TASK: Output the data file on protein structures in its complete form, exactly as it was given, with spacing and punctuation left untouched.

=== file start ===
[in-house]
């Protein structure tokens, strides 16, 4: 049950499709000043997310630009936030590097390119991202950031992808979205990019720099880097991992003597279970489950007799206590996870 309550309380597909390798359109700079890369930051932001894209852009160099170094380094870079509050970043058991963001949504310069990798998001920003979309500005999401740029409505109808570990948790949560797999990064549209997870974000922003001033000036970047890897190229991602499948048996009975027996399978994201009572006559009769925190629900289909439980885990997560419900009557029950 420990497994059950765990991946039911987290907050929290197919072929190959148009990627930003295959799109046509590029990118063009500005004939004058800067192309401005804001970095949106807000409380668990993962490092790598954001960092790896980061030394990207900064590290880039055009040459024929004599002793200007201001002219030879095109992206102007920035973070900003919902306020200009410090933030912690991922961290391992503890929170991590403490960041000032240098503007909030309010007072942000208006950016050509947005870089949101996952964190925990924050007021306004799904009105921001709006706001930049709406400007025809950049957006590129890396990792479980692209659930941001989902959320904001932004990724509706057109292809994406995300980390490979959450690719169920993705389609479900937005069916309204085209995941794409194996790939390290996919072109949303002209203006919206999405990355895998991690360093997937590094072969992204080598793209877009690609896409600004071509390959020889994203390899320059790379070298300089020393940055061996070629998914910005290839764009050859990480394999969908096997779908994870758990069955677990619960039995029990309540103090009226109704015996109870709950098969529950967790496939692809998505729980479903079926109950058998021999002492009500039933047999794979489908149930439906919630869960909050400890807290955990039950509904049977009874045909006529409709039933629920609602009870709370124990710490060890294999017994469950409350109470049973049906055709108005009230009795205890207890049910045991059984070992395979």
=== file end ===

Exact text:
[in-house]
């Protein structure tokens, strides 16, 4: 049950499709000043997310630009936030590097390119991202950031992808979205990019720099880097991992003597279970489950007799206590996870 309550309380597909390798359109700079890369930051932001894209852009160099170094380094870079509050970043058991963001949504310069990798998001920003979309500005999401740029409505109808570990948790949560797999990064549209997870974000922003001033000036970047890897190229991602499948048996009975027996399978994201009572006559009769925190629900289909439980885990997560419900009557029950 420990497994059950765990991946039911987290907050929290197919072929190959148009990627930003295959799109046509590029990118063009500005004939004058800067192309401005804001970095949106807000409380668990993962490092790598954001960092790896980061030394990207900064590290880039055009040459024929004599002793200007201001002219030879095109992206102007920035973070900003919902306020200009410090933030912690991922961290391992503890929170991590403490960041000032240098503007909030309010007072942000208006950016050509947005870089949101996952964190925990924050007021306004799904009105921001709006706001930049709406400007025809950049957006590129890396990792479980692209659930941001989902959320904001932004990724509706057109292809994406995300980390490979959450690719169920993705389609479900937005069916309204085209995941794409194996790939390290996919072109949303002209203006919206999405990355895998991690360093997937590094072969992204080598793209877009690609896409600004071509390959020889994203390899320059790379070298300089020393940055061996070629998914910005290839764009050859990480394999969908096997779908994870758990069955677990619960039995029990309540103090009226109704015996109870709950098969529950967790496939692809998505729980479903079926109950058998021999002492009500039933047999794979489908149930439906919630869960909050400890807290955990039950509904049977009874045909006529409709039933629920609602009870709370124990710490060890294999017994469950409350109470049973049906055709108005009230009795205890207890049910045991059984070992395979």